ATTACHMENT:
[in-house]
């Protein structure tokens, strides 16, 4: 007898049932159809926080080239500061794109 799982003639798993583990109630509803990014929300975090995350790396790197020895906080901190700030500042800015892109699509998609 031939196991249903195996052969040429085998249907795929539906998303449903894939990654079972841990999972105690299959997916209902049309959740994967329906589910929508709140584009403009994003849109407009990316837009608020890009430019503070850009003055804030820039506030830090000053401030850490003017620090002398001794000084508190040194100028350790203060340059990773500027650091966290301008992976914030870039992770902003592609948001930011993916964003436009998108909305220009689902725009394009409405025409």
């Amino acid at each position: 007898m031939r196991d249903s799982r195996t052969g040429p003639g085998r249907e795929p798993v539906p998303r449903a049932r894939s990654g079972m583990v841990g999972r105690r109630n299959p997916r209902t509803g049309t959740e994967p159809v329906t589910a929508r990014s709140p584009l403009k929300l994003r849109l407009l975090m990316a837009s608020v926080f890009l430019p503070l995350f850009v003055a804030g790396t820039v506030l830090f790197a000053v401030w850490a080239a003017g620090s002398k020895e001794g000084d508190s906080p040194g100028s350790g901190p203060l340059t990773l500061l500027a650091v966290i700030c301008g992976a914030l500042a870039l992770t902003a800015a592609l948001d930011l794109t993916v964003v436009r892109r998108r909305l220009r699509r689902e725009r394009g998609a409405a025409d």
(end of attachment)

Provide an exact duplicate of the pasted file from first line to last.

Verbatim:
[in-house]
């Protein structure tokens, strides 16, 4: 007898049932159809926080080239500061794109 799982003639798993583990109630509803990014929300975090995350790396790197020895906080901190700030500042800015892109699509998609 031939196991249903195996052969040429085998249907795929539906998303449903894939990654079972841990999972105690299959997916209902049309959740994967329906589910929508709140584009403009994003849109407009990316837009608020890009430019503070850009003055804030820039506030830090000053401030850490003017620090002398001794000084508190040194100028350790203060340059990773500027650091966290301008992976914030870039992770902003592609948001930011993916964003436009998108909305220009689902725009394009409405025409």
């Amino acid at each position: 007898m031939r196991d249903s799982r195996t052969g040429p003639g085998r249907e795929p798993v539906p998303r449903a049932r894939s990654g079972m583990v841990g999972r105690r109630n299959p997916r209902t509803g049309t959740e994967p159809v329906t589910a929508r990014s709140p584009l403009k929300l994003r849109l407009l975090m990316a837009s608020v926080f890009l430019p503070l995350f850009v003055a804030g790396t820039v506030l830090f790197a000053v401030w850490a080239a003017g620090s002398k020895e001794g000084d508190s906080p040194g100028s350790g901190p203060l340059t990773l500061l500027a650091v966290i700030c301008g992976a914030l500042a870039l992770t902003a800015a592609l948001d930011l794109t993916v964003v436009r892109r998108r909305l220009r699509r689902e725009r394009g998609a409405a025409d």